April is Financial Literacy Month, which makes it a great time to revisit the basics. These tasks can help you make sure you’ve got your financial bases covered (checked that credit report in a while?) while also helping you get a leg up on some seasonal goals (like putting a “sold” sign on that home you’ve been eyeing). Here are five ways to improve your finances in April.
ASSESS YOUR LIFE INSURANCE COVERAGE
While there’s never a wrong time to get life insurance, it does make sense to revisit your coverage when you have a major life event, such as getting married, buying a home or having a child. If any of these big events are on the horizon, a financial advisor can help you determine how much coverage you’ll need. If you’re looking to understand the basics of how life insurance helps protect your family, check out our life insurance guide.
BOOST YOUR RAINY DAY FUND
Much the way you wouldn’t want to get caught in an April shower without an umbrella, you also don’t want to be unprepared for financial emergencies. One way to avoid going into debt when a surprise expense pops up is to have a well-stocked emergency fund. As a general rule, you want about six months’ worth of expenses saved somewhere that’s easily accessible, like in a savings account. If you need to start an emergency fund or give your existing one a boost, consider setting up automatic transfers from your checking account until you reach your savings goal.
CHECK YOUR CREDIT REPORTS
We’re a quarter of the way through 2021 — have you checked your credit report yet? During the pandemic, each of the three major credit bureaus (Experian, Equifax and TransUnion) are letting you request a free credit report each week at AnnualCreditReport.com.
If something looks amiss and you want to dispute an error on your credit report, be sure to start the process sooner rather than later. An error can result in an unnecessary ding to your credit score and could take some time to correct.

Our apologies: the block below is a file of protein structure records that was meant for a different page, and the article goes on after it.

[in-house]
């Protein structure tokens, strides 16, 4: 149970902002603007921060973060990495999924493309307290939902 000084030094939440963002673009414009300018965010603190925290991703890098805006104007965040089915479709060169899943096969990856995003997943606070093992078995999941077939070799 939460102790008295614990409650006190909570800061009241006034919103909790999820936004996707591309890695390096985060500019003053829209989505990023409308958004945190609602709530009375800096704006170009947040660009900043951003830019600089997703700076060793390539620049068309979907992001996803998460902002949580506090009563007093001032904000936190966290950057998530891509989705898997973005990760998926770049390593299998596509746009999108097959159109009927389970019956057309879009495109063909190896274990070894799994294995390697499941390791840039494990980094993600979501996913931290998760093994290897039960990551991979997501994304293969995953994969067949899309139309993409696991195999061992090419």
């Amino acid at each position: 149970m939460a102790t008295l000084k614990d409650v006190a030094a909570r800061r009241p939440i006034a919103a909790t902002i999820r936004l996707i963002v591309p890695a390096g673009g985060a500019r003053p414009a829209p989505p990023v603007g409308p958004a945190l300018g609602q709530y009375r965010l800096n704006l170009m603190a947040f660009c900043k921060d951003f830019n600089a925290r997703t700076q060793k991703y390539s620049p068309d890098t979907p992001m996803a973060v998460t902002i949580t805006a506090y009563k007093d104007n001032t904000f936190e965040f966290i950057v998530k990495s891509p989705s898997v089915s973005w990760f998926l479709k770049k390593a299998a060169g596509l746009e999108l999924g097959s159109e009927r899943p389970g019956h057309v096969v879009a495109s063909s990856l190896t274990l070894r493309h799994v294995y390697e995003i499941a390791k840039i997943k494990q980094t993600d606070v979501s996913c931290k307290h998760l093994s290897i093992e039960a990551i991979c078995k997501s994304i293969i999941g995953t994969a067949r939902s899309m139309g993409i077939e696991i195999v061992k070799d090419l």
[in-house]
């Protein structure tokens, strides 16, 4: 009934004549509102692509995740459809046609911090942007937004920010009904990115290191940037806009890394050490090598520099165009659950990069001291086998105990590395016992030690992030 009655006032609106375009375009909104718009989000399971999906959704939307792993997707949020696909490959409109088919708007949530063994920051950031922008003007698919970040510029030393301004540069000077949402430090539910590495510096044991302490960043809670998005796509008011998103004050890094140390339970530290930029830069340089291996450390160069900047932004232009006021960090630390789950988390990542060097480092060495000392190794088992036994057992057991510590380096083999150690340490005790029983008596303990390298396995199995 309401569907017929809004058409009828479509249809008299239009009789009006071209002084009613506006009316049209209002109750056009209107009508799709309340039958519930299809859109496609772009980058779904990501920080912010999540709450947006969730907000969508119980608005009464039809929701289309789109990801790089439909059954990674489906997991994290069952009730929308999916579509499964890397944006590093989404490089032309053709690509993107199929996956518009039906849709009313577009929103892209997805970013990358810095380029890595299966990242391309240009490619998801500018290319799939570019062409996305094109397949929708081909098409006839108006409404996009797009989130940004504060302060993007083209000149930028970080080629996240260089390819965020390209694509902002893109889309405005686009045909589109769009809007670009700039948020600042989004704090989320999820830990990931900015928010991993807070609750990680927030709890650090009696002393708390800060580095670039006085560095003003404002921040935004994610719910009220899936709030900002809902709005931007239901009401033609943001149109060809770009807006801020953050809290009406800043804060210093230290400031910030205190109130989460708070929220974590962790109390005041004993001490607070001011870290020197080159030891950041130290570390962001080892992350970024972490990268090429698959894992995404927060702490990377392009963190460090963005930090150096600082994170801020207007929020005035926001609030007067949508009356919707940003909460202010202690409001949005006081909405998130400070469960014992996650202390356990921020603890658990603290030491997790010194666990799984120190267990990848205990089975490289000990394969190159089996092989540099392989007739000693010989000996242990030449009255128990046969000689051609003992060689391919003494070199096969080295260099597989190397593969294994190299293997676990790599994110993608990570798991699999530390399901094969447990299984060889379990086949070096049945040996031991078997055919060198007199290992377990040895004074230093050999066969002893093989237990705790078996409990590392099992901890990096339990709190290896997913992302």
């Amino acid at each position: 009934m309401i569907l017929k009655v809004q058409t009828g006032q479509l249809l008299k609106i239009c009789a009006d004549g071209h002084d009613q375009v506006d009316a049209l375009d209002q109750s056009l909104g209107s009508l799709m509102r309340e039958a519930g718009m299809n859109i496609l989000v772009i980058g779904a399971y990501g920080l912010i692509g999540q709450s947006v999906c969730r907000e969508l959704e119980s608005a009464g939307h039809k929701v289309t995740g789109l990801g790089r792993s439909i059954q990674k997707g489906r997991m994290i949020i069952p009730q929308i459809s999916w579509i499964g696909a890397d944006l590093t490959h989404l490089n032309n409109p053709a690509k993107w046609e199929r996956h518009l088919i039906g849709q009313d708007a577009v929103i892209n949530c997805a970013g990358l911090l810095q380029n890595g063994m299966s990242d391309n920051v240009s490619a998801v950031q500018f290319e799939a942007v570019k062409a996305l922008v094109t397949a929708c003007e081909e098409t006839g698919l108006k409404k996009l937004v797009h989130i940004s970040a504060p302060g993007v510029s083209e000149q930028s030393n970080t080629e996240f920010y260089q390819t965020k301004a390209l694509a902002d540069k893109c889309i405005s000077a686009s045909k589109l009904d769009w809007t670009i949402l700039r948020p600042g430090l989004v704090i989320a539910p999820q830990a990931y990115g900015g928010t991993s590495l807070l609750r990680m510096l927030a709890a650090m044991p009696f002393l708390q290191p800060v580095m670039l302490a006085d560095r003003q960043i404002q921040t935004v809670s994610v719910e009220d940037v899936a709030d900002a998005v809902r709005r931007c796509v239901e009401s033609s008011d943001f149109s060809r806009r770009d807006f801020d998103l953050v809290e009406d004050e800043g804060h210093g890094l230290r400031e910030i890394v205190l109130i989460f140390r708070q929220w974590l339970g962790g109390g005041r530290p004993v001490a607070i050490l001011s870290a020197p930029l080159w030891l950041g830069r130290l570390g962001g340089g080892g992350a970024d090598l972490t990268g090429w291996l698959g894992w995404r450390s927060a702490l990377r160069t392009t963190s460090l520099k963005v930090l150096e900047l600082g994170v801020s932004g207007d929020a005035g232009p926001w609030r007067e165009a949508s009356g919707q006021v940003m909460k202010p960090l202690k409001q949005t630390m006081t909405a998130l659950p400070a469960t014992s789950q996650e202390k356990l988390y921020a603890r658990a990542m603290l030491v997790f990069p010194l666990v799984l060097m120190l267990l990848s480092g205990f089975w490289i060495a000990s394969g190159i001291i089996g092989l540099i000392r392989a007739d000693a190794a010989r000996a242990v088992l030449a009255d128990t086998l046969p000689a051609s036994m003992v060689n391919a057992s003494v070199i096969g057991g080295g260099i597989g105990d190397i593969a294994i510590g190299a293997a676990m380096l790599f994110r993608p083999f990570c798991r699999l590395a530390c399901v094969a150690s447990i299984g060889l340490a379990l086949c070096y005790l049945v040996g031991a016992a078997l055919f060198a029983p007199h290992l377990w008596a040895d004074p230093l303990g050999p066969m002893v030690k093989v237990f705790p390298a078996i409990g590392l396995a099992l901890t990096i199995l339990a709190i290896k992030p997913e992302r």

PREP FOR HOME COSTS
We finally made it to spring, and the change in seasons brings a change of scenery — maybe even in the form of a new home for your family. If you’re looking to upsize this homebuying season, make sure you know how a bigger home affects your budget. Or, if your desired move involves a new zip code, here’s what to ask if you want to relocate and work remotely. Either way, this financial moving checklist will help you tie up loose ends. And if you’re planning on staying put but still want to spruce things up, consider these low-cost interior design ideas you can do in a day.
LOOK AT YOUR FAMILY FINANCES
The latest coronavirus relief package passed last month and if you have one or more kids, you’ll want to pay particular attention because the bill contains provisions that will impact your taxes. Here’s more about what's in the American Rescue Plan Act for parents.
If one of your goals is to grow your family this year, you’ll also want to do everything you can to get ready before your new bundle of joy arrives. This guide on how to financially prepare for a baby in nine months as well as our financial planning checklist for a growing family can help.